Iran’s place in the world distribution of income
Branko Milanovic is a leading authority on the global distribution of income. His influential 2005 book, Worlds Apart provided the most comprehensive account of how global inequality has evolved over time. He has just completed the sequel (The Haves and the Have-Nots, Basic Books, forthcoming), which updates his earlier analysis using survey data on income and expenditures from 119 countries for 2005. He finds that despite rapid economic growth in China and India, two very large and poor countries, in recent years global inequality has remained constant and very high (Gini index = 0.80). I asked him to help me understand where Iran was located in the global distribution of income, and he produced this amazing graph.
To read this graph, note that on the vertical axis is the position of a person in the world distribution of income and on the horizontal axis her position in her country. So, for example, the person with median income in Iran (10th ventile) is approximately at the 75% percentile of the world distribution and the same person from Germany is above the 90% percentile of the world distribution.
How surprised you are by what you see here depends on your priors about inequality in the countries included in this graph. Few readers familiar with the United States will be surprised to learn that the poorest person in the US, who occupies the 60th percentile in the global income distribution, is much poorer than the poorest person in Germany (or even Spain–not shown here). As one of the richest countries in the world, the United States is notorious for its underclass, which is in part racially defined. Interestingly, beyond the poorest decile, Americans and Germans look nearly identical from the viewpoint of income.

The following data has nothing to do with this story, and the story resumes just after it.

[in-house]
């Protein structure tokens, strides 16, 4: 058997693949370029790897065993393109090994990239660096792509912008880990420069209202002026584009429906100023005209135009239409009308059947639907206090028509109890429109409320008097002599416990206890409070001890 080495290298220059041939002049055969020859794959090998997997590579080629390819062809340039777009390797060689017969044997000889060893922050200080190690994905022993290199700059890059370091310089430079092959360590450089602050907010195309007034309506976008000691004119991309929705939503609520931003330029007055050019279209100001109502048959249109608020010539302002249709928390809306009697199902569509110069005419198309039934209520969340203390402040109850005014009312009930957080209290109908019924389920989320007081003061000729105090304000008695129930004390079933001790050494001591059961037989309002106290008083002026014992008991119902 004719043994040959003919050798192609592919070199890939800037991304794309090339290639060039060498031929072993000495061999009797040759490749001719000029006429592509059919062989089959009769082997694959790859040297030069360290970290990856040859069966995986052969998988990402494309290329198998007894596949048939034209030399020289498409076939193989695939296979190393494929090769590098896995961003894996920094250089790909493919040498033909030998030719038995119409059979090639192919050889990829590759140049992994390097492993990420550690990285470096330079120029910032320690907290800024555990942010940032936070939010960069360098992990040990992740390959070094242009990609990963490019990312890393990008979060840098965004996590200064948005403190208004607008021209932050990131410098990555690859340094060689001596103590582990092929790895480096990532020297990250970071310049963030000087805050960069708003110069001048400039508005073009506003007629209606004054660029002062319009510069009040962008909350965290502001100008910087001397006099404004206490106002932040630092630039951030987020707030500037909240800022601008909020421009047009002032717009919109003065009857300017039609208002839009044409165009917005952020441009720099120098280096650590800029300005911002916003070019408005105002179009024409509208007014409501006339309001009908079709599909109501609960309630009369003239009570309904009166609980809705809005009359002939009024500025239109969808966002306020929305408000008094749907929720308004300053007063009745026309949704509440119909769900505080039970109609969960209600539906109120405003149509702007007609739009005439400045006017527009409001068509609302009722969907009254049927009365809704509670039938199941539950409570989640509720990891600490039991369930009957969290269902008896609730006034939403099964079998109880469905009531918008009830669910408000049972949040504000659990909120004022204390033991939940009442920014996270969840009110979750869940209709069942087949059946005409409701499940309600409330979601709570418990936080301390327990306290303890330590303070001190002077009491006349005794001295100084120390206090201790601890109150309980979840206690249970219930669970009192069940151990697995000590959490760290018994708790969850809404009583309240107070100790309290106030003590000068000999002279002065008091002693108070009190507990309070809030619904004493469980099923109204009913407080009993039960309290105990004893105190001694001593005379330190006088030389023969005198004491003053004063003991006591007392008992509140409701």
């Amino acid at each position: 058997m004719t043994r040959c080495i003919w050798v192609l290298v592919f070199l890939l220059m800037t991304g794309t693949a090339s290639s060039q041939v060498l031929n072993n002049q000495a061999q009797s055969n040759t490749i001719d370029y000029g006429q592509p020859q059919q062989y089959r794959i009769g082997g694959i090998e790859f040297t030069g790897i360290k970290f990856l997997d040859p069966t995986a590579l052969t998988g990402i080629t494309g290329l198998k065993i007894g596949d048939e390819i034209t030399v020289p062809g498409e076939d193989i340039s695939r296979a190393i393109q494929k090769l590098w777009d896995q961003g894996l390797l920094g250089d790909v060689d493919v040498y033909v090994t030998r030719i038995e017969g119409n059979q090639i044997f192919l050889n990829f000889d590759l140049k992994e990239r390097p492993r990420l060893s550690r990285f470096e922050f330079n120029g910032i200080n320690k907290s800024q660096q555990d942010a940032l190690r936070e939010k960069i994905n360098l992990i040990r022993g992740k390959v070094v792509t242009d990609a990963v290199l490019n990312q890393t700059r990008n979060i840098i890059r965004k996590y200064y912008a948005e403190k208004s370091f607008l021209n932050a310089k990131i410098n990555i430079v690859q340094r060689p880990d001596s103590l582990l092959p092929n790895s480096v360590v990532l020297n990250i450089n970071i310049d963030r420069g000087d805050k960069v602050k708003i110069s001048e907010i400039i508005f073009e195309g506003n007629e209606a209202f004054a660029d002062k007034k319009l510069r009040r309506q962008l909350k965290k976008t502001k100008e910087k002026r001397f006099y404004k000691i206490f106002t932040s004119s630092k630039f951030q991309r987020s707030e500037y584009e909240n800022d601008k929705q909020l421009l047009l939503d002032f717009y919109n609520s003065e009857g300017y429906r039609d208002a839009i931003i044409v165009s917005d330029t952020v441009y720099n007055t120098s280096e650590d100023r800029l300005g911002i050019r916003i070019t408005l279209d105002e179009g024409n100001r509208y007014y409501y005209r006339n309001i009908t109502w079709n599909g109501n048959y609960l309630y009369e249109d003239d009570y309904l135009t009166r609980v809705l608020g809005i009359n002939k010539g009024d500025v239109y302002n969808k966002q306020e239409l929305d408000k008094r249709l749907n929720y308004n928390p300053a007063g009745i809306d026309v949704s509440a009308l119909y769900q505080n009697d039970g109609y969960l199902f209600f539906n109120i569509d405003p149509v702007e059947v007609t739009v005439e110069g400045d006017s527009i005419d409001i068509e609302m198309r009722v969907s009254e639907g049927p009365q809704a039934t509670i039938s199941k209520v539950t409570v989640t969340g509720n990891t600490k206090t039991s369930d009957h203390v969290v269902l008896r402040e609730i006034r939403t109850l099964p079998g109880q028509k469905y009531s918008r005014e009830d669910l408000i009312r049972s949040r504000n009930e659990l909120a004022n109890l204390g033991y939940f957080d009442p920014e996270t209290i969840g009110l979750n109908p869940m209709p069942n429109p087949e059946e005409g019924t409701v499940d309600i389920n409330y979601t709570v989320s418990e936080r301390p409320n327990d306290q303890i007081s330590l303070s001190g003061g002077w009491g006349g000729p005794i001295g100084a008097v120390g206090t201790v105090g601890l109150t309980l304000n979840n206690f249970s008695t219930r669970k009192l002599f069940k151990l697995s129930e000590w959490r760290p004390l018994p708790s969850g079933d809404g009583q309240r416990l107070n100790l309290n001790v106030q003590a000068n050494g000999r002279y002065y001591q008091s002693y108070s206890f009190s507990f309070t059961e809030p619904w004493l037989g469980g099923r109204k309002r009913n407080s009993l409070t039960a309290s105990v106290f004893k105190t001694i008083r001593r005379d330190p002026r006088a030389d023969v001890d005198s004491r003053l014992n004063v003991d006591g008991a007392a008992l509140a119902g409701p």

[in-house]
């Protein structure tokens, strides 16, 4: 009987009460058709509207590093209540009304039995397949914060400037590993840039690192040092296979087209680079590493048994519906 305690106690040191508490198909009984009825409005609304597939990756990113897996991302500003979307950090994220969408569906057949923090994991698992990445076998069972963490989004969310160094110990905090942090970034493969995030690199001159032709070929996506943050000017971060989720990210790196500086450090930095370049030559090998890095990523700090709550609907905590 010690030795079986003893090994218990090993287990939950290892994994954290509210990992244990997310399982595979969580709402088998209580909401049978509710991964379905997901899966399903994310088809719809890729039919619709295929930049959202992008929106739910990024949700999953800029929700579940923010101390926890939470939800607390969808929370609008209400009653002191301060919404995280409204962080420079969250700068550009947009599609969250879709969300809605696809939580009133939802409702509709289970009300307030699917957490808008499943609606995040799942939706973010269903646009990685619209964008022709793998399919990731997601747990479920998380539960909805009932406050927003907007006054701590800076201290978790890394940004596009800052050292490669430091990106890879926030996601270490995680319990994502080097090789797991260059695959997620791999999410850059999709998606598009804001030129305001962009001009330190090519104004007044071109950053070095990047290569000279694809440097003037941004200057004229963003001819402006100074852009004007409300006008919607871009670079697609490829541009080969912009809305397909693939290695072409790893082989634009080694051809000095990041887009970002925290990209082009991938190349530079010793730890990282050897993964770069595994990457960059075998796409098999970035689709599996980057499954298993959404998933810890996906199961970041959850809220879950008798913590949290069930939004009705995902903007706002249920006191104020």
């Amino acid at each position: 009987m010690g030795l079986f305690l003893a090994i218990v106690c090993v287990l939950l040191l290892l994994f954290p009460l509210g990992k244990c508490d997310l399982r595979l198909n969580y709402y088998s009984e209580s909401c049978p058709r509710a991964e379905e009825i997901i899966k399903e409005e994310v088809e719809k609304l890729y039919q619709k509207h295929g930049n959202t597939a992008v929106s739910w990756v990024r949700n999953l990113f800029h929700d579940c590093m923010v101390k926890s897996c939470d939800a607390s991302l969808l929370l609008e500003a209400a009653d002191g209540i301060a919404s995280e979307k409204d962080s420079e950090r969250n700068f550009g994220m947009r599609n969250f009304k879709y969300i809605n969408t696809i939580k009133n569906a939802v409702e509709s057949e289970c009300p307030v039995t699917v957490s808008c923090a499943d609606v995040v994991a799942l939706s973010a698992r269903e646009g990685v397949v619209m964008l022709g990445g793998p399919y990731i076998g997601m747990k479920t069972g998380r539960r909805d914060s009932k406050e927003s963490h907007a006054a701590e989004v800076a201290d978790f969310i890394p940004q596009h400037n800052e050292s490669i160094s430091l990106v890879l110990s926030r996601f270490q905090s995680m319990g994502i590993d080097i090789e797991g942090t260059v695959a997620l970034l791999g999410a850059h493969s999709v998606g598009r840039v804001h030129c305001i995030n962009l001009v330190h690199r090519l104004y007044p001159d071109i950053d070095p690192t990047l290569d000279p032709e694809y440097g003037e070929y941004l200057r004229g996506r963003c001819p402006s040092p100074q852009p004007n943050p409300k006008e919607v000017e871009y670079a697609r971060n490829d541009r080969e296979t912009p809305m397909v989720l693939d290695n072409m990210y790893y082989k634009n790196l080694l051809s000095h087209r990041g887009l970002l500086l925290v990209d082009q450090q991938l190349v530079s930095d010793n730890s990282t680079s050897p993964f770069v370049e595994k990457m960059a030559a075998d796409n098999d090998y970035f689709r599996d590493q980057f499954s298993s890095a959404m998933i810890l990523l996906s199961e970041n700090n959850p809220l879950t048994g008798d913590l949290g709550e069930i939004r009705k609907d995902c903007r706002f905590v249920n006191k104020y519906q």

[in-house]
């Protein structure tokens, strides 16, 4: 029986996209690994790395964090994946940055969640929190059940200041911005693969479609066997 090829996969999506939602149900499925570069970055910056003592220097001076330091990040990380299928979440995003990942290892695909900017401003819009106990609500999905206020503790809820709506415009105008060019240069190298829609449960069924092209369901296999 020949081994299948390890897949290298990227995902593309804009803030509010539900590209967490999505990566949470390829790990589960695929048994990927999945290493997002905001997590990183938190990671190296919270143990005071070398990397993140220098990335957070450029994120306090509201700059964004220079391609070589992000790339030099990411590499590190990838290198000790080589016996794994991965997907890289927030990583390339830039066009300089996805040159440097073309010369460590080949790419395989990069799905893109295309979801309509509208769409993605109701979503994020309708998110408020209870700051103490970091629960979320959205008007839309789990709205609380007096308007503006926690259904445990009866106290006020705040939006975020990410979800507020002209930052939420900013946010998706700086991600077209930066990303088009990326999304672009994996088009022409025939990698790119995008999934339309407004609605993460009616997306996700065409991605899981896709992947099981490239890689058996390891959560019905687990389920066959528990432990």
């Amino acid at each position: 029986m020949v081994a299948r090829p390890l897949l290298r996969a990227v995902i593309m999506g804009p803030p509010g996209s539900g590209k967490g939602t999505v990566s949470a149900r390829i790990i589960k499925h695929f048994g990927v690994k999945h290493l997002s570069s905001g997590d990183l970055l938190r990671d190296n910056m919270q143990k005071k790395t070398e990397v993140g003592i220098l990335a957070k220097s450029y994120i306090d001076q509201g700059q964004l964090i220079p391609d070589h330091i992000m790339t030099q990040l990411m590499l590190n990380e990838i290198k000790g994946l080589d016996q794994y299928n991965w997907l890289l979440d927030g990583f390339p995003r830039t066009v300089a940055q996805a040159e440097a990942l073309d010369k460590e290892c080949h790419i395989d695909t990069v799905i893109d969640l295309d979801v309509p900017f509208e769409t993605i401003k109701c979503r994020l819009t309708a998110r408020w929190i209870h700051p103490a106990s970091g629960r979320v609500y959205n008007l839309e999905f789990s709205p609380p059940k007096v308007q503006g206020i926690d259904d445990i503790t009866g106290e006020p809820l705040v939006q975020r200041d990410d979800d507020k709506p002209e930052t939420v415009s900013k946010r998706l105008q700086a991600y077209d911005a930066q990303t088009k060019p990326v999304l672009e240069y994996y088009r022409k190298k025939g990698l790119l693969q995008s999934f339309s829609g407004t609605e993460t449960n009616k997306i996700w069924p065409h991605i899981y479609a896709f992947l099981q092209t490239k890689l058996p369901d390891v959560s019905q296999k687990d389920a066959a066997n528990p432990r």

It may surprise more people that the poorest person in the US has about the same income as the Iranian located at the 20% percentile. So, if the poorest person in the US visited Iran, he or she would have reason to envy the living standard of 80% of Iranians, whereas the same person from Germany would feel worse off only compared to the top one-third of Iranians.
What may surprise many — it certainly surprised me — is that Iran’s distribution of income (in 2005) looks worse than that of the US, even though the two countries have about similar Gini indices of inequality–in the 0.40-0.45 range. In fact, Iran appears to have just about the worst distribution in this group of countries. The graph shows that most of the inequality in the US is the result of severe poverty, whereas Iran’s inequality is caused by inequality at he two extreme ends of the distribution, the very poor and the very rich. Iran’s poor are worse off than the poor in Egypt and Malaysia, while its rich are represented in the top decile of the world’s income distribution.
Iran is not all that unequal compared to most other countries, especially those in Latin America (Brazil’s Gini=0.60) and Sub-Saharan Africa. The graph below (also from Milanovic) depicts the Gini index of all the countries with requisite data against the so-called Kuznets curve, which relates inequality to the country’s income per capita (measured in 2005 PPP dollars). Iran is not only more unequal than other Middle Eastern countries, such as Egypt, Jordan, Morocco and Syria, it is also located above the curve, which means that it is more unequal than warranted by its income–not to mention the social justice ideals of the 1979 Islamic Revolution.